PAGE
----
War and American Women: Heroism, Deeds, and Controversy

By William B. Breuer | Go to book overview

16 A New View in the Pentagon

Inauguration Day in Washington emerged crisp and clear. Late that morning, the gleaming platform in front of the Capitol was packed with relatives of President-Elect James Earl Carter, Jr., Supreme Court justices, leaders of the Senate and House, and assorted other political types. A large battery of television cameras was arrayed in front of the platform. Some 100,000 bundled up and shivering party faithful thronged onto the lawn and the makeshift bleachers. It was January 20, 1977.

In Carter's honor (he was a Naval Academy graduate and served on active duty for seven years in peacetime), the Marine Band played the Navy Hymn. Walter Mondale, a former senator from Minnesota, was sworn in as vice president by, at his own request, House Speaker Thomas "Tip" O'Neill, a rough-and-tumble politician who had learned the tools of his trade in Boston.

Then it was Carter's turn. "Are you ready to take the oath of office?" Chief Justice Warren Burger asked him at precisely 12:03 P.M. While Carter's wife Rosalynn held the family Bible, he placed his hand on it. "Congratulations," murmured Burger after the oath. Jimmy Carter, a peanut farmer from the hamlet of Plains, Georgia, became the 39th president of the United States.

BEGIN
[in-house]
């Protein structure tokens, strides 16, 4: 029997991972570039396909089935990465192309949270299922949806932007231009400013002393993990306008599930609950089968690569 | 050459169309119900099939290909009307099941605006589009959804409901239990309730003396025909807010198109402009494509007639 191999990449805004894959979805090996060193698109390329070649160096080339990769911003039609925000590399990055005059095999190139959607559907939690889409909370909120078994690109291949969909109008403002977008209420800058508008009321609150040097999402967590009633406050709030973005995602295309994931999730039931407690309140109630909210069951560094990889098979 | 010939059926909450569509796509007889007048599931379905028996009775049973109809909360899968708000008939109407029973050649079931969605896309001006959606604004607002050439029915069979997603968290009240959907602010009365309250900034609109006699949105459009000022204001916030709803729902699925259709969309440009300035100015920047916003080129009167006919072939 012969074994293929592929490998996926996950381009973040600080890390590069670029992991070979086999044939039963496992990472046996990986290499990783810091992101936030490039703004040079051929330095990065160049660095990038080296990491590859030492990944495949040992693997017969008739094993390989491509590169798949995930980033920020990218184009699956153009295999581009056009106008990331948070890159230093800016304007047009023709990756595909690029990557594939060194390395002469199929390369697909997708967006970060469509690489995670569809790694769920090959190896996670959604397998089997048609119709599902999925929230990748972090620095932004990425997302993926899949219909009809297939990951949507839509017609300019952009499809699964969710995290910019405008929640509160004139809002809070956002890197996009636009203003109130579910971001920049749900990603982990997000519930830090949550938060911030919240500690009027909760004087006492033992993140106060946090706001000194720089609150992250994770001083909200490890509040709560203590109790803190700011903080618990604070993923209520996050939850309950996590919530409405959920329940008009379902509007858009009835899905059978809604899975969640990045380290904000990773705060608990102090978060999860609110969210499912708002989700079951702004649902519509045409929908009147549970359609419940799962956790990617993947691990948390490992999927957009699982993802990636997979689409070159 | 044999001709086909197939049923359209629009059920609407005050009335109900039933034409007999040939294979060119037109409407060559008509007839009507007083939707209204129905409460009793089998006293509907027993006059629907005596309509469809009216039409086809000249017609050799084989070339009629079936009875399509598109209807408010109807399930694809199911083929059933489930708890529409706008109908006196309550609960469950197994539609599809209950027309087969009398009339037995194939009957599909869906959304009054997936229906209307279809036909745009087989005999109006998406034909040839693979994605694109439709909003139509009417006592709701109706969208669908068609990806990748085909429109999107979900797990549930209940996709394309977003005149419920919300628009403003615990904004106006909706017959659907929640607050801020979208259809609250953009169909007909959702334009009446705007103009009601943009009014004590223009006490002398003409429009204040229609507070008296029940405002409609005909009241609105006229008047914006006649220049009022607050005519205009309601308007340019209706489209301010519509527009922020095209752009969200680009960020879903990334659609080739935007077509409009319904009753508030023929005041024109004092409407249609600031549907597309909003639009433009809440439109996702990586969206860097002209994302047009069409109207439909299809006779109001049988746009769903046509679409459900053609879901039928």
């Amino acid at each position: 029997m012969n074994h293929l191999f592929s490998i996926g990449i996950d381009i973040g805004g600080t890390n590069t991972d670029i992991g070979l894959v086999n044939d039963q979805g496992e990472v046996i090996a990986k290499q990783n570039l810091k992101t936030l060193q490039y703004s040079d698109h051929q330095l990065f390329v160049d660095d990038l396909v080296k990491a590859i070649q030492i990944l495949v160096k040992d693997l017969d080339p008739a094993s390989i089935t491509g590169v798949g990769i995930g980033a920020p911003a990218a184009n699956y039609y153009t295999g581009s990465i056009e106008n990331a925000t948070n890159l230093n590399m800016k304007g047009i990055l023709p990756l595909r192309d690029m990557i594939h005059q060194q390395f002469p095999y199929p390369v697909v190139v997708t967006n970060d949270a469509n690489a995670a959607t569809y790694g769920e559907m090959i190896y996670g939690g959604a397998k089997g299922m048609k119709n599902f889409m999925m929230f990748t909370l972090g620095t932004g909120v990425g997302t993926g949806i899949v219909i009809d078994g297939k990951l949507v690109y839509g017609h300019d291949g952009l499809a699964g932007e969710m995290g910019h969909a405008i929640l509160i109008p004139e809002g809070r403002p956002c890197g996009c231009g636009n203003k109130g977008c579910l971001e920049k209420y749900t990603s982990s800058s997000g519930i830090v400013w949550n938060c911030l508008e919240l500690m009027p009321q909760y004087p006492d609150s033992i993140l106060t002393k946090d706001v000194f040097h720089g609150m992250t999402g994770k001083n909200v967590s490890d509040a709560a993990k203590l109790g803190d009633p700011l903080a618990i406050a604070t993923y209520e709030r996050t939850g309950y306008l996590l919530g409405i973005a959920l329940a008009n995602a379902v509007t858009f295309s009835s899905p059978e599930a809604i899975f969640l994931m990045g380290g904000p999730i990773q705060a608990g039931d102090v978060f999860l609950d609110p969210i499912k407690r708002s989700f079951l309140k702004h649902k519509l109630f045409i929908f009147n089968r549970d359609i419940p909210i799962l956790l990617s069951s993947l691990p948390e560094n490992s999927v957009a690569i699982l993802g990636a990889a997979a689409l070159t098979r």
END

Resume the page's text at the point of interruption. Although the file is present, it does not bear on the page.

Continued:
Then the new president, his family, and an entourage of the Washington elite took their places on the reviewing stand to watch the traditional Inauguration Parade wend its way along Constitution Avenue, which was packed with humanity on both sides. Among the marching units was a squadron from the newly integrated Air Force Academy, and as it passed, President Carter saluted the cadets with a toothy grin.

Carter did not know that officials at the Air Force Academy, aware of his advocacy for expanded roles for women in the military, had "stacked the deck," in the words of male cadets. After the integrated squadron had been selected, word arrived that the unit would have to be reduced in size for the parade. Several cadets were chopped off the squadron--none of them were women.

Academy officials then arranged the marching formation to place the women in conspicuous places--in the front row and on the left flank where

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